Destiny has been a divisive game, but there’s no denying the tremendous success it has had in keeping gamers playing since release in September. Many players have poured hundreds of hours into the shared world shooter, and continue to do so to this day. However, with a lengthy break looming between now and the next major expansion, many of our devoted Destiny players here in the GI office are looking for something else to scratch the itch, and I bet we’re not the only ones.

Enter Helldivers. Arrowhead’s new twin-stick shooter has a very different style of gameplay from Destiny, but look past the differences between top-down and first-person perspectives, and there are a number of similarities that make Helldivers a perfect distraction as you wait for the next big Bungie release. 

25 Years of Maxis – Living the Simulated Dream

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Author's Note: This article originally appeared in issue 236 of Game Informer. With the news of Maxis closing its doors, we wanted to post the feature to give you a look at happier days at the legendary studio. I conducted these interviews in September 2012 – prior to the release of SimCity and The Sims 4 – to commemorate the 25th anniversary of Maxis. Though recent developments may be missing from the conversation, I left the studio impressed by the dedication, passion, and creativity of the staff. Even if the Maxis brand persists in some altered form, the Emeryville location was the core of the studio, and I'm sad to see it go.

The year 1987 is a pivotal one in gaming history, introducing iconic series like Mega Man, Metal Gear, and Final Fantasy. Though shooting robots and fighting wizards were the most prominent gameplay moments from that year, a new type of experience was taking shape at the newly formed Maxis Software – a small studio in Moraga, California formed by Will Wright and Jeff Braun to publish SimCity. In the gaming landscape of 1987, a simulation about urban planning was risky, but Braun and Wright hoped that it would find an audience.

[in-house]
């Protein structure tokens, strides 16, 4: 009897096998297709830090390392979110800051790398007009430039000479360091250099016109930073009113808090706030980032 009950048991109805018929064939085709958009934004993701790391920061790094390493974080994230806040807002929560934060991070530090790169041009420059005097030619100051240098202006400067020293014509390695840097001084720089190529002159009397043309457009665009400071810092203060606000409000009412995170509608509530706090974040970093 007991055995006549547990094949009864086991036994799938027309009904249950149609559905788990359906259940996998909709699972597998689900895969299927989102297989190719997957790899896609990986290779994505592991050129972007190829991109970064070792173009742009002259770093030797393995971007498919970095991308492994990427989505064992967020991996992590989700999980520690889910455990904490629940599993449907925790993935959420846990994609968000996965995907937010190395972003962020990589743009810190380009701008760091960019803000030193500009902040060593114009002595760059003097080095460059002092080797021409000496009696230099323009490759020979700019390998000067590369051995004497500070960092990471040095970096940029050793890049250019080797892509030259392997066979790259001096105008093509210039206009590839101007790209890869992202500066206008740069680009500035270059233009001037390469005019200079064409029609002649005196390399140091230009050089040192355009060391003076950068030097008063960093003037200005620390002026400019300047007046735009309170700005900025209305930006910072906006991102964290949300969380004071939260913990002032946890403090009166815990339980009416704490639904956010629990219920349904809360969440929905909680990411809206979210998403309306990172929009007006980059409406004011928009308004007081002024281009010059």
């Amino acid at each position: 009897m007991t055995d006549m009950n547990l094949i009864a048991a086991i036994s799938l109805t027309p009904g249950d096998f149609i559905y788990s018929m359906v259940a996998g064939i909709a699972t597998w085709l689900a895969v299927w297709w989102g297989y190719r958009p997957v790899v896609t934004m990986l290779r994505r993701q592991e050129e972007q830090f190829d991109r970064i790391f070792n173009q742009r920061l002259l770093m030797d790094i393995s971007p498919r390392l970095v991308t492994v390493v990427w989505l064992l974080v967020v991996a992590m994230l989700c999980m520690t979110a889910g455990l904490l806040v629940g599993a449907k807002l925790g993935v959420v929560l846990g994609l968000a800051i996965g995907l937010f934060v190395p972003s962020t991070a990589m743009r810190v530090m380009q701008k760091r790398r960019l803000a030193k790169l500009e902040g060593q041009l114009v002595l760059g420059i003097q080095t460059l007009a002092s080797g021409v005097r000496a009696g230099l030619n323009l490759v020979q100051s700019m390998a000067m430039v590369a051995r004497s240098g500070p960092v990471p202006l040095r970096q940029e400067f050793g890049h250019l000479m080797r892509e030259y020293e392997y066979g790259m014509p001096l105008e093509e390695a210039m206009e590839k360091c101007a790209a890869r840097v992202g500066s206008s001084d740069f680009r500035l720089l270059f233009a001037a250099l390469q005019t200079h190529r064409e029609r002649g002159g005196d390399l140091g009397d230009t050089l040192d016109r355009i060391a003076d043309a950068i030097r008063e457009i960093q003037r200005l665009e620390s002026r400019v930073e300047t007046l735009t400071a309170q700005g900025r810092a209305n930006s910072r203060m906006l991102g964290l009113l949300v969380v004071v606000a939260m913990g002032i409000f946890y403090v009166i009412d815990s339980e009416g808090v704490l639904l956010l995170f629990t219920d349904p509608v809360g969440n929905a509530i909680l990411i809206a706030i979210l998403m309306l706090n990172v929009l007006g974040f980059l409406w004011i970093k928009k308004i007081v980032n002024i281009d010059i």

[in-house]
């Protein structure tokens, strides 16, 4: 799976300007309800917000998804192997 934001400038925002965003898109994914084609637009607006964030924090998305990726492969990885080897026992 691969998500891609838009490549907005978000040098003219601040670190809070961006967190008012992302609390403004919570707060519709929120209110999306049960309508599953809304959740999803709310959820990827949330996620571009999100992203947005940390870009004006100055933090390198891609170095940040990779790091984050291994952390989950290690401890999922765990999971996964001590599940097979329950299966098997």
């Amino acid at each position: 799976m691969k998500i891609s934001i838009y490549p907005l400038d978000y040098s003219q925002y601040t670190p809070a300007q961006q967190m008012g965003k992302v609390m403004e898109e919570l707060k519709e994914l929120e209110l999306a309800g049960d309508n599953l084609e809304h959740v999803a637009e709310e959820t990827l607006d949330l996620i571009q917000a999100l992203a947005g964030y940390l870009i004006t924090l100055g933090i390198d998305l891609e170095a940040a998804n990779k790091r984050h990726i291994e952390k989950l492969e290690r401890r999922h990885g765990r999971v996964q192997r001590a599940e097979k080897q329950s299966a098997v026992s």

Nintendo Highlights Five Upcoming Wii U Indies

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Nintendo Highlights Five Upcoming Wii U Indies

At Nintendo’s eShop Showcase, Nintendo recently highlighted the variety of indie games coming to the eShop this year. In addition to sharing five trailers for some of its most promising Wii U eShop games Nintendo also shared release date information for the games on both the Wii U and 3DS eShops.

Read on for some information about the five indies Nintendo featured, including Don’t Starve: Giant Edition, Runbow, Swords & Soliders II, Affordable Space Adventures, and Never Alone. The release date information for both eShops is below the trailers.

Don’t Starve: Giant Edition

15 Years With The PlayStation 2

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The Beginning Of An Unprecedented EraDespite the monumental success of the PlayStation 2, it wasn't always guaranteed. The console debuted in Japan on March 4, 2000 to wild anticipation, but Sony was unable to meet demand. This continued for the North American release later in the year when Sony cut its launch day stock from a million to 500,000 units.

The high demand was a good sign, but a weak launch lineup (remember Fantavision?), competition from the Dreamcast, and the specter of history (no console manufacturer to that point had dominated in back-to-back hardware cycles), meant victory wasn't assured.

I was in Japan for the console's release, with the task of securing a unit for the office so we could review the launch titles in the magazine. What could be easier than walking into a store in Akihabara and buying one on launch day? When I got to the famous Tokyo electronics district it was absolutely packed with people waiting in lines and milling about hoping to get a PS2.

The Very Best Indie Games Of GDC 2015

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Update: We expand our look at the best indie games at GDC with impressions from a variety of Nintendo eShop games, including Runbow, Box Boy, and Affordable Space Adventures.

The Game Developers Conference in San Francisco is a mecca for intelligent talk about triple-A game design, but it also hosts a huge assortment of indie games. We've got boots on the ground at GDC 2015 and controllers in our hands, playing and vetting through dozens of upcoming indie games to let you know what's worth getting excited for. Check out our evolving, expanding list of the best indie gems from GDC 2015.

This story includes contributions from the GDC 2015 crew, including Jeff Cork, Kim Wallace, Matt Bertz, and me (Tim Turi)